It took some coaxing, but Lourdes López has finally moved into Edward Villella's impressive old corner office at the Miami City Ballet studios in South Beach.
"It's nice, isn't it," says the company's new artistic director with a shy smile, "and I can grow my gardenias out in the terrace."
She's going to make her garden grow in more ways than that. The 2013-2014 MCB season opening program, called First Ventures, is a sign of things to come: a company premiere of Christopher Wheeldon's breakthrough Polyphonia -- as fresh a vision of classical ballet as we are likely to see for a while -- bookended by two George Balanchine masterpieces. Serenade was the first ballet the Russian immigrant created in the United States, while the graceful and fiendishly complex Ballo della Regina displays the Balanchine style in full flower.
The program runs at the Arsht Center Fri. through Sun., the Broward Center Oct. 25 to 27, and the Kravis Center Nov. 15 to 17. The live music by Tchaikovsky, Verdi and Ligeti alone would be worth the price of a ticket.
On opening night, that ticket includes a pre-performance red carpet party complete with DJ and drinks. This is not just for donors and the usual gala suspects, but for everyone holding a ticket to the ballet.
"It's all about inclusion," says López. Balanchine once told her that keeping the theater full is like "we're selling ice in winter -- that's how hard we have to try. We have to be inviting, we have to think outside the box. And we have to try because once we get people in the theater, the art is so powerful, so transformational, that they'll ask themselves where has this been my whole life."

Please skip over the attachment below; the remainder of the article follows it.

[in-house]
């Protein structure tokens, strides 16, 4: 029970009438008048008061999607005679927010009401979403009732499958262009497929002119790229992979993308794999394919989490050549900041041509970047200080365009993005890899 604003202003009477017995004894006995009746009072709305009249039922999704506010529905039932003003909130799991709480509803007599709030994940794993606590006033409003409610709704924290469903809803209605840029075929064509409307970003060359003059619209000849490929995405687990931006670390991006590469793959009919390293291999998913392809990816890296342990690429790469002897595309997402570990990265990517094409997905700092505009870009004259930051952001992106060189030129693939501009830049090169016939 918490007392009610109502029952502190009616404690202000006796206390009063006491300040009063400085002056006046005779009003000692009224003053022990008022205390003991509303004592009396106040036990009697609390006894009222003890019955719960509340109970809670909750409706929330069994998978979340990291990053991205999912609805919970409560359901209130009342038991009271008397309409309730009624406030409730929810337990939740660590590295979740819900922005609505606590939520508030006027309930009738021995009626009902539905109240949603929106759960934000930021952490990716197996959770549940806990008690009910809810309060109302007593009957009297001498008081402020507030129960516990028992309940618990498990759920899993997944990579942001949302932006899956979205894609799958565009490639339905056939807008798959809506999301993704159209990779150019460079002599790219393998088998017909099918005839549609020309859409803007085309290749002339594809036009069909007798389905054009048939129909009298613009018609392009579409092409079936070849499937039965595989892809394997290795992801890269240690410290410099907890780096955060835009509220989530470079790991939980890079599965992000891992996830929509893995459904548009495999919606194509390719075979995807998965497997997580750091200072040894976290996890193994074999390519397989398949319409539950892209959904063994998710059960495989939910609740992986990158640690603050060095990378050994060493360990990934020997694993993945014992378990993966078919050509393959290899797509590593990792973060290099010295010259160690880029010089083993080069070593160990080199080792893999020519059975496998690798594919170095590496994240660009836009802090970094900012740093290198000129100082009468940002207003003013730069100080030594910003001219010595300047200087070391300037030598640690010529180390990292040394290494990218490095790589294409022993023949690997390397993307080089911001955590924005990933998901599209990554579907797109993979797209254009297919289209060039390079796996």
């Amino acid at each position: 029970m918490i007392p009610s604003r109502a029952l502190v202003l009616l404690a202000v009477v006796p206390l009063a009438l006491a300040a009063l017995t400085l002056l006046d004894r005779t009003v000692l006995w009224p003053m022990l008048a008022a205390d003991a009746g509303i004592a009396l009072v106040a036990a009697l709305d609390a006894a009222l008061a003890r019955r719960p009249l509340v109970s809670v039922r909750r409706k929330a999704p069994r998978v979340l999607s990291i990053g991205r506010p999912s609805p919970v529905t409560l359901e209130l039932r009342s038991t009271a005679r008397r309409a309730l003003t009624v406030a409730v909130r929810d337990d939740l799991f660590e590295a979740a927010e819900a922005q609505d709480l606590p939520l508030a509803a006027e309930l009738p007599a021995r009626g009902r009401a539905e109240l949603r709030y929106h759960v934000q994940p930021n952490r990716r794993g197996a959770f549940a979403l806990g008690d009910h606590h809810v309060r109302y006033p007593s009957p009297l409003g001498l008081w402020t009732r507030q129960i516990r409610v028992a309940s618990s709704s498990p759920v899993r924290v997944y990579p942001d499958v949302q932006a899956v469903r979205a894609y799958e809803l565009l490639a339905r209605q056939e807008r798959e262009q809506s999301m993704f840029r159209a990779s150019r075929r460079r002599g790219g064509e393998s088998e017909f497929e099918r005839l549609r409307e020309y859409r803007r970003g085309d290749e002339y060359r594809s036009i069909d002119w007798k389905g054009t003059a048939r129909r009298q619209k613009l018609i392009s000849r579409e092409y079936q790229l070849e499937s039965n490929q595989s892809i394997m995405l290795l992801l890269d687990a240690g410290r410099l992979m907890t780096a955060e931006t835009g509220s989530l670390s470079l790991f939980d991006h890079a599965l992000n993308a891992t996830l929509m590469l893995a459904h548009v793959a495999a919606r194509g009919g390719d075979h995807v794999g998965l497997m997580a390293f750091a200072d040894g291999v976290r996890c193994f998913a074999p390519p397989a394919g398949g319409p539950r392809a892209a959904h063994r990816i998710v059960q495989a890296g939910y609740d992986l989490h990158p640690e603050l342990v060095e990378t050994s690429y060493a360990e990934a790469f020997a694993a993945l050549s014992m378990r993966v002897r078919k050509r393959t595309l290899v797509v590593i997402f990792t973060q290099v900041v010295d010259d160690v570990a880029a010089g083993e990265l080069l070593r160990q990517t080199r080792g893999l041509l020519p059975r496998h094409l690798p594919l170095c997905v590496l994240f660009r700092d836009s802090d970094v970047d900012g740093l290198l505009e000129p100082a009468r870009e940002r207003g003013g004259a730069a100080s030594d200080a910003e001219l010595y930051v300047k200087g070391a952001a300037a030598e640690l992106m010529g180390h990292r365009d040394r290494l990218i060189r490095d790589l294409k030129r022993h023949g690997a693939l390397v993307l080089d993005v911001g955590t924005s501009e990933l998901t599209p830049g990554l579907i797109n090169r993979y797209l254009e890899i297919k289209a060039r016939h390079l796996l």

The woman in charge knows what she's doing. Lourdes López was born in Havana, raised in Miami, and formed artistically in Balanchine's School of American ballet in New York. She joined New York City Ballet at 16, working with both Balanchine and Jerome Robbins. She become a principal dancer in the 1980s -- her nickname in the standing room line was "The Cuban Bombshell." But no one was ready for what came next. After retiring from NYCB, López first became a cultural reporter for NBC, and she was on the dance faculty at Barnard College. Then in 2002 she was tapped to become executive director of the George Balanchine Foundation. This was a key arts job in this country, following the death of Balanchine, given that ballet, this most fragile of all the arts, needs careful attention to survive.
López also found time to cofound the dance company Morphoses with Christopher Wheeldon, and she cofounded the non-profit Cuban Artist Fund, which supports Cuban and Cuban-American artists. To say she is a good fit for Miami City Ballet is an understatement.
At 55, looking at least a decade younger, López exudes quiet authority as she discusses her plans. Miami City Ballet has boasted from the get-go a unique and thrilling Balanchine style, and that remains its main strength. Still, dance companies are like people: they get better or they get worse, but they never, ever stay the same. MCB may well get better.